HNSE-L1-4. Effects of Recycled Asphalt Binder on the Viscosity of Recycled Asphalt Binder and Mixtures

Abdulrahman Alahdal1
Faculty Mentor: Moses Karakouzian, Ph.D.1
1Howard R. Hughes College of Engineering, Department of Civil and Environmental Engineering and Construction

Asphalt pavement is a combination of materials that are typically used in the construction of roads, highways, airports, parking lots, etc. Asphalt pavement consists of asphalt binder, mineral filler, and a mixture of aggregates such as crushed rocks, sand, slags, and gravel. These components are produced with a great deal of energy which results in significant CO2 emissions. In this study, the viscosity of virgin and reclaimed asphalt binders, as well as reclaimed asphalt binders and virgin asphalt binders’ mixtures, are examined according to the testing protocol and specifications of the American Association of State Highway and Transportation Officials (AASHTO). Results from this study will allow reclaimed asphalt to be used in asphalt mixtures to the greatest extent possible. Carbon dioxide (CO2) emissions directly increase as asphalt production grows. As a result of studying the effects, we will be able to increase the proportion of reclaimed asphalt pavement used in new asphalt pavement mixtures, which in turn will decrease the yearly CO2 emissions. To maximize asphalt pavement’s strength and resistance, it is crucial to maintain its viscosity, since asphalt binder is responsible for holding aggregate together. We found that the viscosity of the mixtures containing 5 to 30% reclaimed asphalt binder decreased linearly as the percentage of reclaimed asphalt binder increased. Despite this, specimens with 30 to 50% reclaimed asphalt binder show an increasing viscosity as the amount of reclaimed asphalt binder increases. Accordingly, reclaimed asphalt should account for approximately 5-30% of the total mix of asphalt.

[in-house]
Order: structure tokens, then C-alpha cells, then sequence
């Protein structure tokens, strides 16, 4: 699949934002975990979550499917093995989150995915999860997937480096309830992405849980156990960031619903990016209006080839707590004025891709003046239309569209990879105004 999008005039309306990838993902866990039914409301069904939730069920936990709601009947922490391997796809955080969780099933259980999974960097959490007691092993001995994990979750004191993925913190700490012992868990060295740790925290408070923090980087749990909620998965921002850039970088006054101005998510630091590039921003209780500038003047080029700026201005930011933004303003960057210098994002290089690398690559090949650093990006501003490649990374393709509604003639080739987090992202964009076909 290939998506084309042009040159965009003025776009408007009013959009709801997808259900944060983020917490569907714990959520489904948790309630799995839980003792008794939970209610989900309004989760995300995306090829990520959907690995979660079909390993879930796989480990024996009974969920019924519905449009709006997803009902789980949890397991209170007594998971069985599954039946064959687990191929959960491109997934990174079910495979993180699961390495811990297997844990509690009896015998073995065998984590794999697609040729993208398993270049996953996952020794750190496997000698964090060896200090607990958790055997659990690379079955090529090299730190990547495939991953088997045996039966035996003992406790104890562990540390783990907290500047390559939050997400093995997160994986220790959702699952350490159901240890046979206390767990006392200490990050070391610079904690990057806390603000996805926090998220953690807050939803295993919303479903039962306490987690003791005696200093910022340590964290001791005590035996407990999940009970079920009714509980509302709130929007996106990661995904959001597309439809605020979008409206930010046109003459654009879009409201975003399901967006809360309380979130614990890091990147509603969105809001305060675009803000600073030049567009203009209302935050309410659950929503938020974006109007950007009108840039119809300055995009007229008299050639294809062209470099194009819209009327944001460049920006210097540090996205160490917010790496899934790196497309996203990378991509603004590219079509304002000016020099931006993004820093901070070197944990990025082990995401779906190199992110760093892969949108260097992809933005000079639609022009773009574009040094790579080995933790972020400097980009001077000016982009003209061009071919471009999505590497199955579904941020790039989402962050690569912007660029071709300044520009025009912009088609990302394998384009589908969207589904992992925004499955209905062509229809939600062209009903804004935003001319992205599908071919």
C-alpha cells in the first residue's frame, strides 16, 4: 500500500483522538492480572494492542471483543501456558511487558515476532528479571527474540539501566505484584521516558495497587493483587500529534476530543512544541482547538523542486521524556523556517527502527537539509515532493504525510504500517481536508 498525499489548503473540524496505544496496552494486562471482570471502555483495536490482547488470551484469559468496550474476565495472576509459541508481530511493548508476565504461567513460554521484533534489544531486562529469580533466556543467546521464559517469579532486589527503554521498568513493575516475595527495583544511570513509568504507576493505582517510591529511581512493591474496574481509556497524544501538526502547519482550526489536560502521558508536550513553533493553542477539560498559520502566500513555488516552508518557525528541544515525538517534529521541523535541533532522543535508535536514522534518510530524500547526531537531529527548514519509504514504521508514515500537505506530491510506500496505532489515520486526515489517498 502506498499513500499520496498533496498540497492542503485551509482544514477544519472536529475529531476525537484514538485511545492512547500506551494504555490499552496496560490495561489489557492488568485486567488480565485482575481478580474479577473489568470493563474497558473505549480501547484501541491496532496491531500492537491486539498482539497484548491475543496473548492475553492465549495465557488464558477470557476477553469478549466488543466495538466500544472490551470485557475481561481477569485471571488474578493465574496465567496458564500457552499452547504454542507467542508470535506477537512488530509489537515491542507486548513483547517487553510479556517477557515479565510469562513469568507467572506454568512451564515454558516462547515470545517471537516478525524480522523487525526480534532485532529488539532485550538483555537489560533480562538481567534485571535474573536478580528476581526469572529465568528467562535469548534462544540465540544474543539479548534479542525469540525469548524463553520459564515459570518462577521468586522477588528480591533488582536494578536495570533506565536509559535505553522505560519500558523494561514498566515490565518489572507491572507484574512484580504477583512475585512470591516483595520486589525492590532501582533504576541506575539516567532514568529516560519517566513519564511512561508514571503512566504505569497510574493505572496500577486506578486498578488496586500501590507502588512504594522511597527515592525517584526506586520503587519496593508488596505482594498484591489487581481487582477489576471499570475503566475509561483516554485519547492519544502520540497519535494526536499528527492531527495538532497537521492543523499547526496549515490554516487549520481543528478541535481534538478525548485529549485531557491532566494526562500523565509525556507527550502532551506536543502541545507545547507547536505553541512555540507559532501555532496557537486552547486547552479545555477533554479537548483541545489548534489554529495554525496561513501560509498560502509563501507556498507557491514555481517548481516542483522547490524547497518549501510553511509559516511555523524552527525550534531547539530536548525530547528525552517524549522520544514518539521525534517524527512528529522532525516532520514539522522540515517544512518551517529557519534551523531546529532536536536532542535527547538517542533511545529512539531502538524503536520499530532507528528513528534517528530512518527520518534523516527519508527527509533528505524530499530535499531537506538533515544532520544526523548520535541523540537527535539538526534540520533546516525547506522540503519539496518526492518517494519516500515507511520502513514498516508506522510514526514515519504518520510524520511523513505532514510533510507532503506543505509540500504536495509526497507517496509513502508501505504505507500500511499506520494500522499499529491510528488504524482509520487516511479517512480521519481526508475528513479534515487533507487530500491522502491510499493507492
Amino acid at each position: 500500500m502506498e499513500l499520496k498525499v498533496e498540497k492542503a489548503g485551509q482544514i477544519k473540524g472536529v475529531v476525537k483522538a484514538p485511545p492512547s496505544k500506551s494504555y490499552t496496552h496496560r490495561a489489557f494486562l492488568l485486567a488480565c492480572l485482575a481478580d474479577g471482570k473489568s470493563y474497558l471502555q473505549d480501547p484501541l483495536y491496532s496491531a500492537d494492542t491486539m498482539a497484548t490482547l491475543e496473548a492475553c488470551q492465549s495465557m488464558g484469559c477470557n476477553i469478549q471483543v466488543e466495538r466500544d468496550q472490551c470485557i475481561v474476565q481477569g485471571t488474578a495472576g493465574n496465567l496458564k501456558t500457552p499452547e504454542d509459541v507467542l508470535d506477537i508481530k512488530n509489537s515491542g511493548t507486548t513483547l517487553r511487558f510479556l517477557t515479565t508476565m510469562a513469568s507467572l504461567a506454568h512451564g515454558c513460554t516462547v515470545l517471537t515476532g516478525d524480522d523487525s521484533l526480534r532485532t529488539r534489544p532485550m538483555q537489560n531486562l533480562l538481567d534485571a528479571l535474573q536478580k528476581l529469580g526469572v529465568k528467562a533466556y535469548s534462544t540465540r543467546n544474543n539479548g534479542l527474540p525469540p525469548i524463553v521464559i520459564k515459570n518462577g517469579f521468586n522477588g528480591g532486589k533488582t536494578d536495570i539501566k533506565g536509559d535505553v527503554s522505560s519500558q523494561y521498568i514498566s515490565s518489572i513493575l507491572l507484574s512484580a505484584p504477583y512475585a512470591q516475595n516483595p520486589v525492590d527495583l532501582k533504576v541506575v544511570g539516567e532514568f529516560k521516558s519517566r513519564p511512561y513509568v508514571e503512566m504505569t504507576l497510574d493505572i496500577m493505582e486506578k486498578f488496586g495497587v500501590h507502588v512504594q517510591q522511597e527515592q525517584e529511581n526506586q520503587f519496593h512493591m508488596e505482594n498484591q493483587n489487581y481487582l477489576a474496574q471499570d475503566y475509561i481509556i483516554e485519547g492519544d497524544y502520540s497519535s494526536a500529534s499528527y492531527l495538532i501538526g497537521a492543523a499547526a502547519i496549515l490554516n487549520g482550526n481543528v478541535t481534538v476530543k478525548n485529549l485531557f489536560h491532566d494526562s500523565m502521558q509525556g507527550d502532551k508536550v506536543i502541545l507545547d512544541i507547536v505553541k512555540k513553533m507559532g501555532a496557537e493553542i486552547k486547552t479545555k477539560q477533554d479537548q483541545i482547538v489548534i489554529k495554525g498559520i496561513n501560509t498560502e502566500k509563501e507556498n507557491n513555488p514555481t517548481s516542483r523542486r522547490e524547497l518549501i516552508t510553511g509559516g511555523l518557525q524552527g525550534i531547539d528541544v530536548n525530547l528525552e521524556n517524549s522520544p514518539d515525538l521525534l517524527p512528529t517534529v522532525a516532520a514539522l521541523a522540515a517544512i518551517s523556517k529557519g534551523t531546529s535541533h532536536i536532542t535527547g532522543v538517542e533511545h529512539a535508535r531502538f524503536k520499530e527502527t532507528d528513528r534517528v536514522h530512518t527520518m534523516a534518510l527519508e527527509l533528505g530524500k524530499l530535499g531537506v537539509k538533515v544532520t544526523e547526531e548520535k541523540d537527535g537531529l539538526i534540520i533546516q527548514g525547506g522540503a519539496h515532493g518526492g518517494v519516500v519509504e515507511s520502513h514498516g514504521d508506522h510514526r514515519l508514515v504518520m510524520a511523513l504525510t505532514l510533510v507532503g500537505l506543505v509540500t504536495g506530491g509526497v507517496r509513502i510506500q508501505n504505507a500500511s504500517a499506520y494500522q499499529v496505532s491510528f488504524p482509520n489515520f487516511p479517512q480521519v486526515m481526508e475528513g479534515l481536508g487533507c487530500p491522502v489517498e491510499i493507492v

This research was funded by UNLV’s Title III Part F Asian American and Native American Pacific Islander Serving Institution (AANAPISI) program, which is housed within UNLV’s Center for Academic Enrichment and Outreach and funded under grant (P382B160008) from the U.S. Department of Education.


Nov 15 - 19 2021


All Day


HNSE: Lightning Talk Session 1
The Office of Undergraduate Research


The Office of Undergraduate Research


2 Replies to “HNSE-L1-4. Effects of Recycled Asphalt Binder on the Viscosity of Recycled Asphalt Binder and Mixtures”

  1. Interesting project! I had no idea that asphalt was recycled and that creating asphalt has such an effect on the environment. Great job!

  2. Very interesting presentation, and a very important line of inquiry. Most people think that vehicle emissions are the only way that our transportation system contributes to climate change. From your talk, I learned that , to combat climate change, we must not only phase out internal combustion engines but also also examine and enhance the materials we use to construct transportation routes.

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